What Determines Granite Colors?
Some various minerals and rocks are combined during the formation of granite. The components of granite are quartz, potassium feldspar, mica, and amphiboles along with some trace other minerals. Granite makeup will typically consist of 10-50% quartz. We are don’t going to dive into geologist levels of explaining granite composition. Hopefully, this bit of information will give you a better understanding of the mineral make up that creates the vast color differences in granite.
The mineral makeup of ever granite deposit is determined by the source of the molten rock from which it was created. If the magma contained an abundance of potassium feldspar, the resulting granite would likely appear salmon pink in color. But when there is a high amount of quartz and other minerals in the magma, the granite would probably have a black and white speckled appearance in the granite. Black and white are commonly seen on many granite countertops. That is why only specific colors of granite can be found at particular locations on the earth.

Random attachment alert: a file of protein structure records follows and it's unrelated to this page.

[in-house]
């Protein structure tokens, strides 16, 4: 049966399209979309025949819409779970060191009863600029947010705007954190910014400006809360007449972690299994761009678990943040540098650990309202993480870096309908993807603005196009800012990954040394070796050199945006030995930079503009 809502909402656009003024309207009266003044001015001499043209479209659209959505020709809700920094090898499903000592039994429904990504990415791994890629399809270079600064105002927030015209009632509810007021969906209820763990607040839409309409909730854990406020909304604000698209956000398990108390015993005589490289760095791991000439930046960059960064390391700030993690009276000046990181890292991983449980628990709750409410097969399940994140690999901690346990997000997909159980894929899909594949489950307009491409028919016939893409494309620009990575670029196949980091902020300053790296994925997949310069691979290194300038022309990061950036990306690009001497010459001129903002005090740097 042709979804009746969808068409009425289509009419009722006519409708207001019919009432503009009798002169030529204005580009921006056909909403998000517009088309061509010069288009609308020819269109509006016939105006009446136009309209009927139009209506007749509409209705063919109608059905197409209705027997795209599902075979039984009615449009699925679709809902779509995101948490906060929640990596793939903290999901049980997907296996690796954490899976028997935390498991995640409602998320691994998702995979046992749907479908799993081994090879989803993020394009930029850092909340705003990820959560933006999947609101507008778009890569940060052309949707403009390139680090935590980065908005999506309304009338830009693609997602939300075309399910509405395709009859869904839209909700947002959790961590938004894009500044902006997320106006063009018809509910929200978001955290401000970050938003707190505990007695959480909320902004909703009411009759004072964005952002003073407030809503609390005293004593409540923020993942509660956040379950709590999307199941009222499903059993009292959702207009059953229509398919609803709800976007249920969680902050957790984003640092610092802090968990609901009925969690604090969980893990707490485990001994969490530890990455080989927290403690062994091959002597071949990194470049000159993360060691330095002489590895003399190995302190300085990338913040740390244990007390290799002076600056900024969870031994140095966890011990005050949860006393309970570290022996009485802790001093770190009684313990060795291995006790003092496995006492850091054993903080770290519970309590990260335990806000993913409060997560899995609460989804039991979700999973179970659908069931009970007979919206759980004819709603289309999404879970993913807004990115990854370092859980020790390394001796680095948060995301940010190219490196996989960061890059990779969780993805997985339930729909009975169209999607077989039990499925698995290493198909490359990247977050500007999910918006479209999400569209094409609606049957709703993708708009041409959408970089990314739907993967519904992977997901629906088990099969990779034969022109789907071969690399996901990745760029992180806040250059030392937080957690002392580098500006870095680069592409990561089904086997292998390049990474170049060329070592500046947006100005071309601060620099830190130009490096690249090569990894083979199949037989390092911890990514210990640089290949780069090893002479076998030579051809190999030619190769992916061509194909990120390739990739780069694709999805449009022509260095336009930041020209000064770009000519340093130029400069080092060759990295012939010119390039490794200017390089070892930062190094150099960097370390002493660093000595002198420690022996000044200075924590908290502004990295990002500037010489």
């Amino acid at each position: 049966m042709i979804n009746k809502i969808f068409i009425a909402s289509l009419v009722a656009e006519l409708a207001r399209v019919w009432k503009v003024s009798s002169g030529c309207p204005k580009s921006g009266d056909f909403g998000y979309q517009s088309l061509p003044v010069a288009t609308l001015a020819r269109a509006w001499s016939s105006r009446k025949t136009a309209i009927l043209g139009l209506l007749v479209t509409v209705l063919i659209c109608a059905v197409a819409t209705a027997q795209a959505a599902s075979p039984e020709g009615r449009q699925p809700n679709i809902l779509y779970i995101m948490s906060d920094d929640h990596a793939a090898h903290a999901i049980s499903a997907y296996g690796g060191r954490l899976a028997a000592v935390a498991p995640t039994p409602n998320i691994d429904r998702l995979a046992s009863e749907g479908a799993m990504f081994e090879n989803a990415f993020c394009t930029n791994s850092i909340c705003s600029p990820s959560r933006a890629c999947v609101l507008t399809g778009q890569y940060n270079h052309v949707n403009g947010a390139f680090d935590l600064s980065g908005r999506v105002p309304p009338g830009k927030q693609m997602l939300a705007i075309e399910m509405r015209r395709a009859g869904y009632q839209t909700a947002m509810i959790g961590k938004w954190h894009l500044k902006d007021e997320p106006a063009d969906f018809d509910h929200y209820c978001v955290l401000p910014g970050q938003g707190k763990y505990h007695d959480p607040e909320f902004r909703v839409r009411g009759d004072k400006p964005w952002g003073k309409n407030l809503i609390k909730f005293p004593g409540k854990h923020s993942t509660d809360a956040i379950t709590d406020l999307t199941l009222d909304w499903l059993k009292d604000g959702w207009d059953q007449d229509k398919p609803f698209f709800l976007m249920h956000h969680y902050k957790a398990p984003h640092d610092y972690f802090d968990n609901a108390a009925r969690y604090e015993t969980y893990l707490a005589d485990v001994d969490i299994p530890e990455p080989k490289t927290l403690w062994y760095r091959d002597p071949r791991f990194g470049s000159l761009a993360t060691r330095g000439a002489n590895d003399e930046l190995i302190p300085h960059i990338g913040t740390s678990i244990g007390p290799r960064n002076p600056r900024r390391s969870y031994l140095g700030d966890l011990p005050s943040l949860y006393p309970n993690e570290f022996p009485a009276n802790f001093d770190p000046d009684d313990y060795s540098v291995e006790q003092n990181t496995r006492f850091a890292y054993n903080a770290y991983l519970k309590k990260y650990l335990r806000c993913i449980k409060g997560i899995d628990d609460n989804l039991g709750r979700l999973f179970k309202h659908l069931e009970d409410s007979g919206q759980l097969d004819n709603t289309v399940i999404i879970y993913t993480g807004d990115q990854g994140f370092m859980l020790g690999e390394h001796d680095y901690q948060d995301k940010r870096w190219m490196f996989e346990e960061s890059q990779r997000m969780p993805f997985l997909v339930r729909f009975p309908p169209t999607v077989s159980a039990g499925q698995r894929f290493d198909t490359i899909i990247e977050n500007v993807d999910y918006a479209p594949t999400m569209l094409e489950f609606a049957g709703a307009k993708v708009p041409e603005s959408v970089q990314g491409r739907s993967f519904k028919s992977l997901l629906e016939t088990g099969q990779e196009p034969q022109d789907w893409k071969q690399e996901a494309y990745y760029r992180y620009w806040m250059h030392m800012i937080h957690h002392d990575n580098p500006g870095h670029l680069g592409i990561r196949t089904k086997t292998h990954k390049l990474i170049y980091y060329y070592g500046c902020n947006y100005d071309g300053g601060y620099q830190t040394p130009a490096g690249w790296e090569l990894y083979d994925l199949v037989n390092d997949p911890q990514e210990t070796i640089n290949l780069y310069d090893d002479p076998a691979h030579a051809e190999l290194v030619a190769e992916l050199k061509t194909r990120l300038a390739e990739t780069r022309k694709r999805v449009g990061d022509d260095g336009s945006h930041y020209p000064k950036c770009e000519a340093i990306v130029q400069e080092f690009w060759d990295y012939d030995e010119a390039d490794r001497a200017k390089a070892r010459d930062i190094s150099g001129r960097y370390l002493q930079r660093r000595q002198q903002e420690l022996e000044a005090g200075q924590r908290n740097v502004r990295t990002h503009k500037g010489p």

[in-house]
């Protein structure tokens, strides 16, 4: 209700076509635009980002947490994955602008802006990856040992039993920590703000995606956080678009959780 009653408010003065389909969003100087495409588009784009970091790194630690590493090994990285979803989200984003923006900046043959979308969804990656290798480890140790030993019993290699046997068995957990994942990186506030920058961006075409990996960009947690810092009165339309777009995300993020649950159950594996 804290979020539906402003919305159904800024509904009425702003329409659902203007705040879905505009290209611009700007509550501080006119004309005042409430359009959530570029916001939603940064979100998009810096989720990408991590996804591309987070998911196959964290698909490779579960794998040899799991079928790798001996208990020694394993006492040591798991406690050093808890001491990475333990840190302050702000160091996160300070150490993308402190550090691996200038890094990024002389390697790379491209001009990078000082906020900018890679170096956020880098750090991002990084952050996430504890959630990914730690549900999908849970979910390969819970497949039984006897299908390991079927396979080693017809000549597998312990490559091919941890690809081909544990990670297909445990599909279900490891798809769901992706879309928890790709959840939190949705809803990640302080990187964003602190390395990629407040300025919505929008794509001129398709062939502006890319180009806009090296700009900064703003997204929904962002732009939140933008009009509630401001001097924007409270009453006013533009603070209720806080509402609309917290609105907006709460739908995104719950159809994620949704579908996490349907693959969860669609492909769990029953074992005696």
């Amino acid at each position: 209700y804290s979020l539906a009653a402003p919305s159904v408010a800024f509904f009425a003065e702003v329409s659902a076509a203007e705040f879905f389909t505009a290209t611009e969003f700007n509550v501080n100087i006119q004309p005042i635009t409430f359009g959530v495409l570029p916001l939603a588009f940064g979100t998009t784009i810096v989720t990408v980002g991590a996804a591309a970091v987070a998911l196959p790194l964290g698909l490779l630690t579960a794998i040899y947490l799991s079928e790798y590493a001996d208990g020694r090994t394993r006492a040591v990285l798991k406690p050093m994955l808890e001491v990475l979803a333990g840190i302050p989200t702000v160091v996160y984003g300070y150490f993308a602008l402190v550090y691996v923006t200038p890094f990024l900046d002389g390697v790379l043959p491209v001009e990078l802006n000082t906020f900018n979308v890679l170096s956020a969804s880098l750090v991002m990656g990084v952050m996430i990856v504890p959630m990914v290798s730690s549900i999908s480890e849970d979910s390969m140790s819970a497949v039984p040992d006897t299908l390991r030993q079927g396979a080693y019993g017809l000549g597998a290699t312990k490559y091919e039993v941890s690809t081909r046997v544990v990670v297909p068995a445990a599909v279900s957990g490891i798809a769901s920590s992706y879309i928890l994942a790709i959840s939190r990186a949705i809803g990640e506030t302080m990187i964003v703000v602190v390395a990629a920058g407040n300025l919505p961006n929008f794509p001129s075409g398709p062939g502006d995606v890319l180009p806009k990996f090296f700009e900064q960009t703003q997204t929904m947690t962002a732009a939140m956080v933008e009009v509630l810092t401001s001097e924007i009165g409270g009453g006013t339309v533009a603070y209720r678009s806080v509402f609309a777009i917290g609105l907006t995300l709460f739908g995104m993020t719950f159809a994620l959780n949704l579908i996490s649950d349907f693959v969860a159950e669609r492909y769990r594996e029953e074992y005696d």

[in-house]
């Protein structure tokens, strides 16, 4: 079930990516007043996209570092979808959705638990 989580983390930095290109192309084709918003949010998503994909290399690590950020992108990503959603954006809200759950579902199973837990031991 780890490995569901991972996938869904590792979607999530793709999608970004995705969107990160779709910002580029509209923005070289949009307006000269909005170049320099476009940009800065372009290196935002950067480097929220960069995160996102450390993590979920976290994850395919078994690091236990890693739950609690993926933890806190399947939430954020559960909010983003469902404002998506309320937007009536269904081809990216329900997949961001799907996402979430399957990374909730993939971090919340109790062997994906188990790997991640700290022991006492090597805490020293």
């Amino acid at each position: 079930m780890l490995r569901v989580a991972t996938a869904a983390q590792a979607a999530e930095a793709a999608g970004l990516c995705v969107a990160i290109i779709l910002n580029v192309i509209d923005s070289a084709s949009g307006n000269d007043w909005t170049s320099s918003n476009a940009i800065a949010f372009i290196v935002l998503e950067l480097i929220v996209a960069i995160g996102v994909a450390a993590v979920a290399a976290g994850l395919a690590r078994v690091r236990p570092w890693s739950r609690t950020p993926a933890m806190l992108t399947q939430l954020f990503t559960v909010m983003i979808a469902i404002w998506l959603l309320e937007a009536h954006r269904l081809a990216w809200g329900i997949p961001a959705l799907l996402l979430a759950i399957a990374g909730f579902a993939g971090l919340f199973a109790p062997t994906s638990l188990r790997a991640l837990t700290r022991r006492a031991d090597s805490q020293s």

The color of granite is typically a good indicator of the mineral composition.
- A milky white color will indicate a high concentration of quartz
- An off-white color is high amounts of feldspar
- Potassium Feldspar results in a salmon pink color
- Black or dark brown color will show deposits of biotite
- Muscovite produces a metallic gold or yellow color
- Amphibole will cause a black or dark green color
The specific combination of the minerals will make up the majority of colors we typically see in granite. Now, discuss the typical colors and what causes them in a bit more detail.